Modeling cadmium exposures in low- and high-exposure areas in Thailand

Satarug, Soisungwan, Swaddiwudhipong, Witaya, Ruangyuttikarn, Werawan, Nishijo, Muneko and Ruiz, Patricia (2013) Modeling cadmium exposures in low- and high-exposure areas in Thailand. Environmental Health Perspectives, 121 5: 531-536. doi:10.1289/ehp.1104769


Author Satarug, Soisungwan
Swaddiwudhipong, Witaya
Ruangyuttikarn, Werawan
Nishijo, Muneko
Ruiz, Patricia
Title Modeling cadmium exposures in low- and high-exposure areas in Thailand
Journal name Environmental Health Perspectives   Check publisher's open access policy
ISSN 0091-6765
1552-9924
Publication date 2013-05
Year available 2013
Sub-type Article (original research)
DOI 10.1289/ehp.1104769
Open Access Status DOI
Volume 121
Issue 5
Start page 531
End page 536
Total pages 6
Place of publication Research Triangle Park, NC, United States
Publisher US Department of Health and Human Services, National Institute of Environmental Health Sciences
Collection year 2014
Language eng
Formatted abstract
 Background: Previous U.S. population modeling studies have reported that urinary cadmium (Cd) excretion patterns differ with age, sex, and dietary exposure; associations between Cd exposures and health outcomes also have differed by age and sex. Therefore, it is important to test models used to estimate Cd exposures across an expanded Cd-exposure range.

Objectives: We estimated relative Cd exposures from both diet and smoking in low- and high-exposure scenarios to provide data for improving risk assessment calculations.

Methods: We used a Cd toxicokinetic–based model to estimate Cd exposures based on urinary Cd levels measured for 399 persons in a low-exposure area (Bangkok) and 6,747 persons in a high-exposure area (Mae Sot) in Thailand.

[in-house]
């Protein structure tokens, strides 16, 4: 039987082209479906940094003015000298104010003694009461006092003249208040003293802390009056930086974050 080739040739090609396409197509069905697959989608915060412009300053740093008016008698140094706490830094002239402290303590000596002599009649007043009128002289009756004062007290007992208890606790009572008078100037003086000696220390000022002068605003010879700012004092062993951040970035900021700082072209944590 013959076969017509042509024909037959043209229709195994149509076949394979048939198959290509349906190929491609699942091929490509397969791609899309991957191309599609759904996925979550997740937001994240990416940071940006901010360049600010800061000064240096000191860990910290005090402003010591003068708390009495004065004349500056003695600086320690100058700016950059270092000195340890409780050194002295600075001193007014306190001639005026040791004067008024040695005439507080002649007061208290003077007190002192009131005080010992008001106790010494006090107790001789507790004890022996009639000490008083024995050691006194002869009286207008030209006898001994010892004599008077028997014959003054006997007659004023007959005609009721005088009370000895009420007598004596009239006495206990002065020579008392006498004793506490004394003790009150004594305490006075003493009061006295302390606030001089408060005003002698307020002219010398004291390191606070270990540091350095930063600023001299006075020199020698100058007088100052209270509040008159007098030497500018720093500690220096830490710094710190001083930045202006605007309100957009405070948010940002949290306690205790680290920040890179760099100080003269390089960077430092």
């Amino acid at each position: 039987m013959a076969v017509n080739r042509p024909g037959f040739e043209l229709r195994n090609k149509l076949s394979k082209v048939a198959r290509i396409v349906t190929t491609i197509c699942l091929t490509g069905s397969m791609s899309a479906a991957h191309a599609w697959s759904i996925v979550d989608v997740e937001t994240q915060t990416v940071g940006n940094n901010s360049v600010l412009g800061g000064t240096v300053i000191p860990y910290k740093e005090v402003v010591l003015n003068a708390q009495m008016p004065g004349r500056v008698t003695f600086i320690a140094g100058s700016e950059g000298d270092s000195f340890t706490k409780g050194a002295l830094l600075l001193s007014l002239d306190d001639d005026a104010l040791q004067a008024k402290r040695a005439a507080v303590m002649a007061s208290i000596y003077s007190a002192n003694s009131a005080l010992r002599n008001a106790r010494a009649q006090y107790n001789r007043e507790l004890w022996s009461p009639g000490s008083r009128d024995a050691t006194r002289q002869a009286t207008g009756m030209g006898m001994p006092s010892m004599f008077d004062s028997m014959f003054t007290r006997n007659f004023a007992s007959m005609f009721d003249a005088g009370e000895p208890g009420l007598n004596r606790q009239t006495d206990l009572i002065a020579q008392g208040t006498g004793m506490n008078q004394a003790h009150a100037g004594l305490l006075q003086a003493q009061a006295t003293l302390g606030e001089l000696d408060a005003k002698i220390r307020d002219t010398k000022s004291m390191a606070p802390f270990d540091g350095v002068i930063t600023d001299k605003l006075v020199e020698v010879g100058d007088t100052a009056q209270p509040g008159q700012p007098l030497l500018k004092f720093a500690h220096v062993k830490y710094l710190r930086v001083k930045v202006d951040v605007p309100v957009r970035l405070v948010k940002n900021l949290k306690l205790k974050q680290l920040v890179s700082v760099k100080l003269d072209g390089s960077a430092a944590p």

Results: In Bangkok, we estimated dietary Cd exposures of 50–56 µg/day for males and 21–27 µg/day for females 20–59 years of age who never smoked. In Mae Sot, we estimated dietary Cd exposures of 188–224 µg/day for males and 99–113 µg/day for females 20–59 years of age who never smoked. In Bangkok, we estimated Cd exposures from smoking to be 5.5–20.4 µg/day for male smokers 20–59 years of age. In Mae Sot, we estimated Cd exposures from smoking to be 9.8–26 µg/day for male heavy smokers and 26 µg/day for female heavy smokers.

Conclusion: This study provides estimates of Cd exposures from diet and smoking in low- and high-exposure scenarios. Our findings suggest a relatively small safety margin between the established tolerable Cd reference exposure of 62 µg/day and exposure levels previously associated with evidence of kidney and bone effects in Mae Sot residents, where dietary Cd exposures among women were only 1.6–2.1 times the reference value.
Keyword Cadmium
Computerized predictive model
Diet
Exposure source
Q-Index Code C1
Q-Index Status Confirmed Code
Institutional Status UQ

Document type: Journal Article
Sub-type: Article (original research)
Collections: Official 2014 Collection
School of Medicine Publications
 
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